Stretching can often be a polarizing topic among rehab and performance specialists. On one end of the spectrum, you have people who seemingly hand out stretches for every injury and think it’s the solution to everyone’s problem. On the other hand, you have people who believe that you should never stretch and that there are no benefits to stretching whatsoever. Before we start talking about what is right and wrong, we first need to appreciate what “tightness” really is, so we can discuss the potential reasons why one may choose a particular intervention over another. Hint: It’s not as simple.. More »

How to Get Better at Push Ups – Jim Kielbaso

It’s no surprise that many athletes want to get better at push ups.  It’s a foundational exercise that requires no equipment, and can be done anywhere.  Many coaches also look for ways to help athletes get better at push ups, but simply doing them more often isn’t a great way for many people to improve, especially those who aren’t capable of performing many good push ups. When I work with athletes who struggle with them, but want to get better at push ups, I take a three step approach that has worked for hundreds of athletes.  This approach is outlined.. More »

Politics and Athletic Development? – Jim Kielbaso

This election season has really gotten me to think about things in a way that relates to athletic development and the business of strength & conditioning. Now, before you get upset thinking I’m gonna talk about politics, I’m not!  Instead, I’ve noticed that the way we consume politics is very similar to the way we consume information about strength and conditioning, and it’s probably not the best way for us to make decisions. In my opinion, one of the most important traits we can have is the ability to keep an open mind, research facts, and not get swept up.. More »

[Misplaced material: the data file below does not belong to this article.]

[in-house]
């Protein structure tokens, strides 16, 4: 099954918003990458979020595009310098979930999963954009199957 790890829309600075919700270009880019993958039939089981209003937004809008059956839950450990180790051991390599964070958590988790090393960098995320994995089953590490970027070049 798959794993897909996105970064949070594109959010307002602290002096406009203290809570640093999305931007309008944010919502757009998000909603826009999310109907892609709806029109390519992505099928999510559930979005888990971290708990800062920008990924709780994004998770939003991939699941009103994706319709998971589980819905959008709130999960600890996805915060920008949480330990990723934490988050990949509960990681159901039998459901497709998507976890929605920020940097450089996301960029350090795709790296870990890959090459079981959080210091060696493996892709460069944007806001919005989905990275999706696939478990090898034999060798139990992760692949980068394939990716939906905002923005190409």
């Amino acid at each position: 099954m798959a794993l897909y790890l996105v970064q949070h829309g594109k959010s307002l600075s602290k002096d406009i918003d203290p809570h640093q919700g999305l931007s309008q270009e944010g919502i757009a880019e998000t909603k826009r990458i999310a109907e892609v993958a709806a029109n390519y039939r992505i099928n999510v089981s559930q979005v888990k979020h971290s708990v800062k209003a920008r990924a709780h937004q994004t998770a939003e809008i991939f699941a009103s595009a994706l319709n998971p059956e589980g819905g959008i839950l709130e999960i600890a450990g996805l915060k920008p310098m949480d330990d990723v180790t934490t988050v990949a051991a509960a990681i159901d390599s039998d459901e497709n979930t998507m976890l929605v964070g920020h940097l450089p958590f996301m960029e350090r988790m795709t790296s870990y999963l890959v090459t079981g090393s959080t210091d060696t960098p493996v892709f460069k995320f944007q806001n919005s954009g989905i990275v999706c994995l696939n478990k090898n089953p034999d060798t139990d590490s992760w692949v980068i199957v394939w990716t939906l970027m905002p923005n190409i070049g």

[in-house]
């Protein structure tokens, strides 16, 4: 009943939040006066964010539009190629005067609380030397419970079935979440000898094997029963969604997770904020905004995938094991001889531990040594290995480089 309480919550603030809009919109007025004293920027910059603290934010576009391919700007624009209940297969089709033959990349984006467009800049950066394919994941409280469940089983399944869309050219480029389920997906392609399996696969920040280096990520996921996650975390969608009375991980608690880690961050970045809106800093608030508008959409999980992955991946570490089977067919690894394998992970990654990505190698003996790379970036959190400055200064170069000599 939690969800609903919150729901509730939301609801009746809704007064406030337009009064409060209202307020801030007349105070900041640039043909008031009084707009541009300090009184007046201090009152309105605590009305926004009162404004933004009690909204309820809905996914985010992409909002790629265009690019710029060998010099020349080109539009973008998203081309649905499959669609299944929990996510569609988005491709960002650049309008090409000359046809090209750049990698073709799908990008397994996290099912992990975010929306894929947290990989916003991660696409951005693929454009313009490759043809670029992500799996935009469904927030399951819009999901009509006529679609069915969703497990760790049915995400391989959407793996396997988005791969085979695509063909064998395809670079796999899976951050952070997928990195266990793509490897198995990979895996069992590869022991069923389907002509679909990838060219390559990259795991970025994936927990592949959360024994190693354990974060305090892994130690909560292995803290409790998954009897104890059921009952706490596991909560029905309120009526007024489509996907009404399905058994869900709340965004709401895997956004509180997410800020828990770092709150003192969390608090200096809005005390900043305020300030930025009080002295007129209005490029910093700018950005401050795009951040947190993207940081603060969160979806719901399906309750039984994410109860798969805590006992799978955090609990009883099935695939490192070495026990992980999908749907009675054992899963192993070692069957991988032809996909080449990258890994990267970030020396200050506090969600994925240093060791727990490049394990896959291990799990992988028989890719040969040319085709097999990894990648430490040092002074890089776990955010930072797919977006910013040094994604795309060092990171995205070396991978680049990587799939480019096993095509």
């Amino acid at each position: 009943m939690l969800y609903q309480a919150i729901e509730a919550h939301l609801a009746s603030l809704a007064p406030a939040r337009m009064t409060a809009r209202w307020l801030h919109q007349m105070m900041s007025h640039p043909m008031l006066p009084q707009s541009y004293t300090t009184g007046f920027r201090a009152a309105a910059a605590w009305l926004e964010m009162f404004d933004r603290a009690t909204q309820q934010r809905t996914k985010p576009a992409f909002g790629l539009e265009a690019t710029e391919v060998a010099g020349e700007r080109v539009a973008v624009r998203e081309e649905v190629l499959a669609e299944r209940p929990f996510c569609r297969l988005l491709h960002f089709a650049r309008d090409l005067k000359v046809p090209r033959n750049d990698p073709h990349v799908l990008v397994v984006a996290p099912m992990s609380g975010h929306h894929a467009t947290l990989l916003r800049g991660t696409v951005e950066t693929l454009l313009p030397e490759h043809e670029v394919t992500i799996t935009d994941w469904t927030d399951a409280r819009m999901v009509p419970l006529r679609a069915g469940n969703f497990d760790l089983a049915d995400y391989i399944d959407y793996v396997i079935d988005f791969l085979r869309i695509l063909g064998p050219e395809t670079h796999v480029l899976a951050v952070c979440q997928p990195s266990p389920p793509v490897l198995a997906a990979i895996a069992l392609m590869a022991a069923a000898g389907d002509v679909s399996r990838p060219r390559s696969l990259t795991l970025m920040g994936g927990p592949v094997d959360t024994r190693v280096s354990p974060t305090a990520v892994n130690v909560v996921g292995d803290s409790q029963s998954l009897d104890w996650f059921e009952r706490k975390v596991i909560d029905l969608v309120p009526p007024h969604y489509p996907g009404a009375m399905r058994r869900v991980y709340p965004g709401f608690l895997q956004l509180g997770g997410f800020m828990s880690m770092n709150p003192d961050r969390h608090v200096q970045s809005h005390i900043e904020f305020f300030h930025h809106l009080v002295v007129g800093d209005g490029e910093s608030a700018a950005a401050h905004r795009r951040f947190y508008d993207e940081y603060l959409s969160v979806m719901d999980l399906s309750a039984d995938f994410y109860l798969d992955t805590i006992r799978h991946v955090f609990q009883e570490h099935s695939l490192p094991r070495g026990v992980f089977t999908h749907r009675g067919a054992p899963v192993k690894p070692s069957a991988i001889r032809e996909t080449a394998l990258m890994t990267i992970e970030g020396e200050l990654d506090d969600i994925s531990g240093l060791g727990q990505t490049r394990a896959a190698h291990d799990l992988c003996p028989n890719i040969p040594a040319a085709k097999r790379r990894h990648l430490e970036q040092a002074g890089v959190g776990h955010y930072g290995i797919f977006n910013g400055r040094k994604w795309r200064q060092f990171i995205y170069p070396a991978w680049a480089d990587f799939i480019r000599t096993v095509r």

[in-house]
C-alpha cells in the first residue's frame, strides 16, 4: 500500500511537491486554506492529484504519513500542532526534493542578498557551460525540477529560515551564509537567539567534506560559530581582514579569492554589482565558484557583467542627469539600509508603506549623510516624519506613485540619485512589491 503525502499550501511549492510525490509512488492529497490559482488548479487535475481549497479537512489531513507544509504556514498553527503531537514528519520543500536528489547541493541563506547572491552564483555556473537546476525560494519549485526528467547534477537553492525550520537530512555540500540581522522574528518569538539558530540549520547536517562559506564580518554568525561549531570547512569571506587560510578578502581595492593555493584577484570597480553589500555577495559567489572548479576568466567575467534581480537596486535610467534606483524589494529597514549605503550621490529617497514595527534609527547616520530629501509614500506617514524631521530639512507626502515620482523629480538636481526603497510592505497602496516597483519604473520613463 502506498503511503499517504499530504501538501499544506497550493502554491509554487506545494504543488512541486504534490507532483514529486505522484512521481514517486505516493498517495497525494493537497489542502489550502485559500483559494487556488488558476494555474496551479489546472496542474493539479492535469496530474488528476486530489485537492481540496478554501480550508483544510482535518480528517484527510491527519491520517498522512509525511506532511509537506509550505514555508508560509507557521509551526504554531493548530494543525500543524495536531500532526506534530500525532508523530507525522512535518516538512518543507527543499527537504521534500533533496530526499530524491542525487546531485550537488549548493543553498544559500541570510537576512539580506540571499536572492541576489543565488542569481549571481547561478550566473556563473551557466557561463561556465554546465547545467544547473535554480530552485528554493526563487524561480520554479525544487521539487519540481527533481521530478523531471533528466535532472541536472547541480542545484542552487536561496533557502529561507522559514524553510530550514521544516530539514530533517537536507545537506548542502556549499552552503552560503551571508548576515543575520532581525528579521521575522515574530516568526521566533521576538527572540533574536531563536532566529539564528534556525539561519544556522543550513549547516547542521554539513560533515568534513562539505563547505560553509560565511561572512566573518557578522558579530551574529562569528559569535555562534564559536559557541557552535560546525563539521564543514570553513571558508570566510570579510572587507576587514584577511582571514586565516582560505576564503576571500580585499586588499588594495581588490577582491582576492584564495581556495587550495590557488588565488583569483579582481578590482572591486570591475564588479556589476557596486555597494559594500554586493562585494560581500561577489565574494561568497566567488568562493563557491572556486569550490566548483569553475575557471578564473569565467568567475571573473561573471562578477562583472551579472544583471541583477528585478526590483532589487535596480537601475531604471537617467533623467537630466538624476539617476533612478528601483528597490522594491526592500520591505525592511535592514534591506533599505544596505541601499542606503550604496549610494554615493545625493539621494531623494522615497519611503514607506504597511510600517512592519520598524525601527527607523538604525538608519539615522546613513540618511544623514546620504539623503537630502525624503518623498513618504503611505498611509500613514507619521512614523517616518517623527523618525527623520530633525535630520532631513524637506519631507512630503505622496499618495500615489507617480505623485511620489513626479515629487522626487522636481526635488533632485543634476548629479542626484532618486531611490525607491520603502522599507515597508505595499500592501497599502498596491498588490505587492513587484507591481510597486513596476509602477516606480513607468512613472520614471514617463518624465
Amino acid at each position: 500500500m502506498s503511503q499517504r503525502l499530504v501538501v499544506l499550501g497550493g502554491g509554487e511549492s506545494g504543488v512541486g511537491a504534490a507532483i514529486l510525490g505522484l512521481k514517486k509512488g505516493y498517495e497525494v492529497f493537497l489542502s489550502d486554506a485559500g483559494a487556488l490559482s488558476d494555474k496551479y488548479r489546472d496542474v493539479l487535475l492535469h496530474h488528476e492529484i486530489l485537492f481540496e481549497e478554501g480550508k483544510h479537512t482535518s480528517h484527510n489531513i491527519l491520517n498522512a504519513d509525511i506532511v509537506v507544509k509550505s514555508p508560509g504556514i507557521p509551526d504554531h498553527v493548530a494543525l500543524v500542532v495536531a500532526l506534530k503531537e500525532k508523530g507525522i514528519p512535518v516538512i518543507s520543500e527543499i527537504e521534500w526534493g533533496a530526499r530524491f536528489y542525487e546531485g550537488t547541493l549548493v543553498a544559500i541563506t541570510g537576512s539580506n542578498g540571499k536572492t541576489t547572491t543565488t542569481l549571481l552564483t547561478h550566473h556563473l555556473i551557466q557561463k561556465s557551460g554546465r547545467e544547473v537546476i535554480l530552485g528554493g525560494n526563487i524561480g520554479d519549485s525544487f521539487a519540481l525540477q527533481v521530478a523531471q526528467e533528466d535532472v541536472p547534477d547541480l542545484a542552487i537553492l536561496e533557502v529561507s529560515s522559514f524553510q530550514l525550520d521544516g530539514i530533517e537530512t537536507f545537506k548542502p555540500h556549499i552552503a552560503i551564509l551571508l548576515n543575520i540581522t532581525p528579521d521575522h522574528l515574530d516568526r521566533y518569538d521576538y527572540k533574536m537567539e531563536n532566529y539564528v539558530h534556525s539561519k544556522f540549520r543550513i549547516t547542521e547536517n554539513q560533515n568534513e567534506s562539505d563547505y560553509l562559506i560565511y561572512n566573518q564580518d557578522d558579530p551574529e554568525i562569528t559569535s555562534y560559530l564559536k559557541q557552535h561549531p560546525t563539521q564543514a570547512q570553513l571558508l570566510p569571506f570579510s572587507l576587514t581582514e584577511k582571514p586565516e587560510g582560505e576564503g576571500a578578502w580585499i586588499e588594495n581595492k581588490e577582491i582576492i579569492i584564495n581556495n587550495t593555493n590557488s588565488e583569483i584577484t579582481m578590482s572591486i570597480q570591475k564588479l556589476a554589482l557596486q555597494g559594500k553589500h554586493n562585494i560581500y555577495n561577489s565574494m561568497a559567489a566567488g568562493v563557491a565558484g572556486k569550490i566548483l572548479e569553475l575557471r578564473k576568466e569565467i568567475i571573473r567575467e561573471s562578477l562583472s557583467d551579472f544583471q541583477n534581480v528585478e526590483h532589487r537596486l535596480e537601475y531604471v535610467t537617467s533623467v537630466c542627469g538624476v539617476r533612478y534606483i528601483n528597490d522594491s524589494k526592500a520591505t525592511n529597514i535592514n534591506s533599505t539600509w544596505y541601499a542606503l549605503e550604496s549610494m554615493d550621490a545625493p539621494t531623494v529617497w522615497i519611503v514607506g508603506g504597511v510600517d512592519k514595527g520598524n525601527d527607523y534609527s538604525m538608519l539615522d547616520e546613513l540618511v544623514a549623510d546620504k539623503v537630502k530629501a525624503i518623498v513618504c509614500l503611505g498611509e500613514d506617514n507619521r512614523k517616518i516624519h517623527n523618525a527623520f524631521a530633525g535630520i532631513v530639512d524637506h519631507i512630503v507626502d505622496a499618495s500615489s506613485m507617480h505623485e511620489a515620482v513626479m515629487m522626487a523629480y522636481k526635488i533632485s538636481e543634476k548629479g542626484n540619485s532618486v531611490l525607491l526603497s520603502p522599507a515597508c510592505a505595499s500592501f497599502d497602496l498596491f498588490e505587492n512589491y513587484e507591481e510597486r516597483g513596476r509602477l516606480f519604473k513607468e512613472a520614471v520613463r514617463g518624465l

Pelvic Tilt Control for Athletes – Jim Kielbaso

Pelvic tilt control is something that frustrates both coaches and athletes, but it is often not addressed very thoroughly.  Coaches may recognize an exaggerated arch in the lower back, but that’s just one part of the equation.  The ability to control anterior and posterior pelvic tilt is critical to sprinting, squatting, hinging, and a variety of athletic movements.  Many athletes struggle with these movements because they simply don’t know how to create or control pelvic tilt. For example, when you see an athlete struggle to maintain a flat back during squatting or hinging, they may not be able to control.. More »